Engaging Specialist Palliative Care in the Management of Amyotrophic Lateral Sclerosis: A Patient-, Family-, and Provider-Based Approach

Karla T. Washington, Klaudia Kukulka, Raghav Govindarjan, David R. Mehr

Research output: Contribution to journalArticlepeer-review

2 Scopus citations

Abstract

Purpose: To describe key stakeholders’ perspectives on specialist palliative care and its integration into the management of amyotrophic lateral sclerosis (ALS). Methods: The study conducted was a qualitative, noninterventional, descriptive study. Data were collected via individual interviews of 42 stakeholders (n = 14 patients, n = 16 family caregivers, and n = 12 health-care providers). Transcribed interviews were analyzed using inductive thematic analysis techniques. Results: Stakeholders’ general impressions of specialist palliative care were highly variable. Many expressed limited or inaccurate understandings of palliative care’s definition and purpose. Perceptions of palliative care as hospice were common. Stakeholders generally supported the integration of specialist palliative care into ALS management, and many recognized the value of early integration of palliative services in both the community and the clinical setting. Conclusion: Key stakeholders readily identified a meaningful role for specialist palliative care in ALS management. Integration of specialist palliative care into existing systems of support would be facilitated by a more comprehensive understanding of the service among patients, family caregivers, and health-care providers.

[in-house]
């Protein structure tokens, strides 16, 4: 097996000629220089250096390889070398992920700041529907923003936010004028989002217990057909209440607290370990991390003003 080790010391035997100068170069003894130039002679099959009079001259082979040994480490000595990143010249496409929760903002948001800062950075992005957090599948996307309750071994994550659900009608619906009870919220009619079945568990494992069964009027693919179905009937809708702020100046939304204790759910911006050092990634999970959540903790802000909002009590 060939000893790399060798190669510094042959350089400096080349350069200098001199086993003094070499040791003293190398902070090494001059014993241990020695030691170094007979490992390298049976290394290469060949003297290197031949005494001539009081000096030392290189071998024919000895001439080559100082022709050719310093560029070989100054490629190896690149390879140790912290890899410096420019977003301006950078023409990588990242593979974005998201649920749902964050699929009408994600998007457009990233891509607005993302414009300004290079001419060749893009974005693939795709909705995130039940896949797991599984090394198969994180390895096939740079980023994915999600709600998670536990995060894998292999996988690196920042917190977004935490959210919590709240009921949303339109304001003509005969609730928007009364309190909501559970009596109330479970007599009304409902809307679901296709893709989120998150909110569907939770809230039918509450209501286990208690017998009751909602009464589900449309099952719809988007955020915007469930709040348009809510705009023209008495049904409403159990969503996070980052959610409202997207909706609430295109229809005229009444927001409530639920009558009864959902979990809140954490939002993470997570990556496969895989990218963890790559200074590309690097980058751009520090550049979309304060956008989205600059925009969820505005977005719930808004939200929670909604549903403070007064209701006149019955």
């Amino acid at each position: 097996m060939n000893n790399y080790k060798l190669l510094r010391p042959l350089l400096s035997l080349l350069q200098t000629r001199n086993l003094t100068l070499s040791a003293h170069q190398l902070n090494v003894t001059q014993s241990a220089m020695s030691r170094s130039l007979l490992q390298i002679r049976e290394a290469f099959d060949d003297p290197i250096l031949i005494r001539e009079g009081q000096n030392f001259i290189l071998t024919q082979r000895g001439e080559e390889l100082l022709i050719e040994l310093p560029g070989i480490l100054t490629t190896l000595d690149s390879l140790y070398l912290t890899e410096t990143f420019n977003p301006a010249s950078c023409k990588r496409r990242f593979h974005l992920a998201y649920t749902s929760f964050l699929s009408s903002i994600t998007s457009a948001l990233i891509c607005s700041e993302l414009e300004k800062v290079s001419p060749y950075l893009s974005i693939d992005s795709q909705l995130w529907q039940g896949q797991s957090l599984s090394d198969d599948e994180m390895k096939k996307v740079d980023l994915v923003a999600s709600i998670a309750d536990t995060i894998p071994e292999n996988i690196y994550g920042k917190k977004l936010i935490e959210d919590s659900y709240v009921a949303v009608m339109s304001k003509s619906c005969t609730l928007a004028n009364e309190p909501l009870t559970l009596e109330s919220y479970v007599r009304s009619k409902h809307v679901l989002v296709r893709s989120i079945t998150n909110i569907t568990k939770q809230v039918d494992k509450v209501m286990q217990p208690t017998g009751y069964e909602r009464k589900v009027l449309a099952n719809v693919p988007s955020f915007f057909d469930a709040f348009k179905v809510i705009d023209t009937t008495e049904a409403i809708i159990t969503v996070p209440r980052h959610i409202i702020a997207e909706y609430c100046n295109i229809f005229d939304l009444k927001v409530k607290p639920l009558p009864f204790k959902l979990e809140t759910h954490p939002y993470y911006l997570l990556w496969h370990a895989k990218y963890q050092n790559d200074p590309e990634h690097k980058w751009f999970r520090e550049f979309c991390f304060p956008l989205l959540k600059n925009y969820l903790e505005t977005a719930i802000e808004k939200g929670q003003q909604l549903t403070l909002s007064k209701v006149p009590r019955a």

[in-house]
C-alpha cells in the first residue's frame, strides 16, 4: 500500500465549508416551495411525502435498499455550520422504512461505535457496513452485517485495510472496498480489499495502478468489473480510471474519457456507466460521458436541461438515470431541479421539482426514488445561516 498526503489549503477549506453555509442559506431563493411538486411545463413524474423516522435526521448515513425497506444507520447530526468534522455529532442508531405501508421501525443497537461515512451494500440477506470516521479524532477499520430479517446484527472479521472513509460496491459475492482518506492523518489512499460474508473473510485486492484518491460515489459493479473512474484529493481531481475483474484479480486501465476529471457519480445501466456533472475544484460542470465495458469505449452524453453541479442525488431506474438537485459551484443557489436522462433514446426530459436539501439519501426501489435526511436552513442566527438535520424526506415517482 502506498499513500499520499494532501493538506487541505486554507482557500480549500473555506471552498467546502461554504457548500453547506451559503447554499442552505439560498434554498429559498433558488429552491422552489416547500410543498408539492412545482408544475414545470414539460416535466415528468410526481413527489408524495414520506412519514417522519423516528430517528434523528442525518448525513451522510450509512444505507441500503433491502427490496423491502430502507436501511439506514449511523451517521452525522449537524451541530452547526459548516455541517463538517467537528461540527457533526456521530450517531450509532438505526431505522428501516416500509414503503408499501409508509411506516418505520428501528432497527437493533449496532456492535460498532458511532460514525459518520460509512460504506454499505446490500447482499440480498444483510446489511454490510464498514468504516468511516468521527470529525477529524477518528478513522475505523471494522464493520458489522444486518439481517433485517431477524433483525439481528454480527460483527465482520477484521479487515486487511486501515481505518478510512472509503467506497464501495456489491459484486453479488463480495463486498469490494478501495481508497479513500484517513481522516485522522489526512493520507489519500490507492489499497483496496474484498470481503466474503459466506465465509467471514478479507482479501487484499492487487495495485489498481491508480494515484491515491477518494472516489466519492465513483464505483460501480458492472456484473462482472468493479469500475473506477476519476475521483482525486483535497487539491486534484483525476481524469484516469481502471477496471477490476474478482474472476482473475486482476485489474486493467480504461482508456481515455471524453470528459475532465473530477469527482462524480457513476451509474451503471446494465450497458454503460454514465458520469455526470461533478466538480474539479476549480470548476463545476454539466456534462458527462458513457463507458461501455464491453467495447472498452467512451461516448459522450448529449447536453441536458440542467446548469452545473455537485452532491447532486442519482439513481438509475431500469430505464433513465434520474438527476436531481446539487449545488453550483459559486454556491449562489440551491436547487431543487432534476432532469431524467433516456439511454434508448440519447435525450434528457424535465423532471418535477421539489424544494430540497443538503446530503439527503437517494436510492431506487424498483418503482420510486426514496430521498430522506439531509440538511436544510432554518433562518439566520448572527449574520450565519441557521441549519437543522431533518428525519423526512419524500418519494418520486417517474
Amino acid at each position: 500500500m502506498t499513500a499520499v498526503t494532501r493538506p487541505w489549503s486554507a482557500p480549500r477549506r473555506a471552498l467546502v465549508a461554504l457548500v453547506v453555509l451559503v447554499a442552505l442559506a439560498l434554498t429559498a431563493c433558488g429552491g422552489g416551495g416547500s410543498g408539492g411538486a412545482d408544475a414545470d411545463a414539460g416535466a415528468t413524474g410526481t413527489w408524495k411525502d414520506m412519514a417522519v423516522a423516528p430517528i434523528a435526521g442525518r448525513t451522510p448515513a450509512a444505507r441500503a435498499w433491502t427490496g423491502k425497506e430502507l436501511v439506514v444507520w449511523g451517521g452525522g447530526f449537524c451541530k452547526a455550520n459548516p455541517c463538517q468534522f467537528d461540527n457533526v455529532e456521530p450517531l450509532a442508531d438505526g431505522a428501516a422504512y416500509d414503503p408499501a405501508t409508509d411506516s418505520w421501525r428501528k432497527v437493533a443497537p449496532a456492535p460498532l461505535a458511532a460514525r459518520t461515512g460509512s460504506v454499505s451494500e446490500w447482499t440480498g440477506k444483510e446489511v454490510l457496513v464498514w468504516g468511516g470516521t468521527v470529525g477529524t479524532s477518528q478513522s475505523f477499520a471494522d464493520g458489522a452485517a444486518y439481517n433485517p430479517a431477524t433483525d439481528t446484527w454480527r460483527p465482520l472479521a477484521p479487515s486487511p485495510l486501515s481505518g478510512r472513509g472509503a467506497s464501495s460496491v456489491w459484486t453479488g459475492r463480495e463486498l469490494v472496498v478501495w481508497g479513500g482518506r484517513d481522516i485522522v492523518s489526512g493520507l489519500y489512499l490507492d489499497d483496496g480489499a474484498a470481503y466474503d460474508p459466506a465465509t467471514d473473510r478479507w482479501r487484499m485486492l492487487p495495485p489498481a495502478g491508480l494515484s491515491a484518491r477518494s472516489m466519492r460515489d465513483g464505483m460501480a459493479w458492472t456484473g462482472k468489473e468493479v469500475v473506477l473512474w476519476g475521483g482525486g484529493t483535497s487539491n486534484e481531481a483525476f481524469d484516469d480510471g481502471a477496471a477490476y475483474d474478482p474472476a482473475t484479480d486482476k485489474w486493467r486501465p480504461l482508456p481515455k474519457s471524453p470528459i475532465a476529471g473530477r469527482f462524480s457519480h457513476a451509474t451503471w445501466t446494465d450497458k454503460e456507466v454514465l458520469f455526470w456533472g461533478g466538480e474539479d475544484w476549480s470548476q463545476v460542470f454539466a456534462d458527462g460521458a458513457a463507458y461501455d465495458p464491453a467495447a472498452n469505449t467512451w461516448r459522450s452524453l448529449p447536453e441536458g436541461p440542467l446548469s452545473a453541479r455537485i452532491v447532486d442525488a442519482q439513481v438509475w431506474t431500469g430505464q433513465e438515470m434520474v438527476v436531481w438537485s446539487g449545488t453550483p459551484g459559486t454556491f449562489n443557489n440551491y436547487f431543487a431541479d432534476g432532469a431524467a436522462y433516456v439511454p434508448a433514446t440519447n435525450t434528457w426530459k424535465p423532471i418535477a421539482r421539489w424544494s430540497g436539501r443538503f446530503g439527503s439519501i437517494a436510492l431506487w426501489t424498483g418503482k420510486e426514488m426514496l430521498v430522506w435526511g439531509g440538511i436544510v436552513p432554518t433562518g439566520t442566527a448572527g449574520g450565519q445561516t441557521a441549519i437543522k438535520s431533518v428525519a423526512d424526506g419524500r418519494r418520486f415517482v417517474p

Original languageEnglish
JournalJournal of Palliative Care
DOIs
StateAccepted/In press - 2020

Keywords

  • amyotrophic lateral sclerosis
  • integration
  • palliative care
  • qualitative research
  • serious illness care

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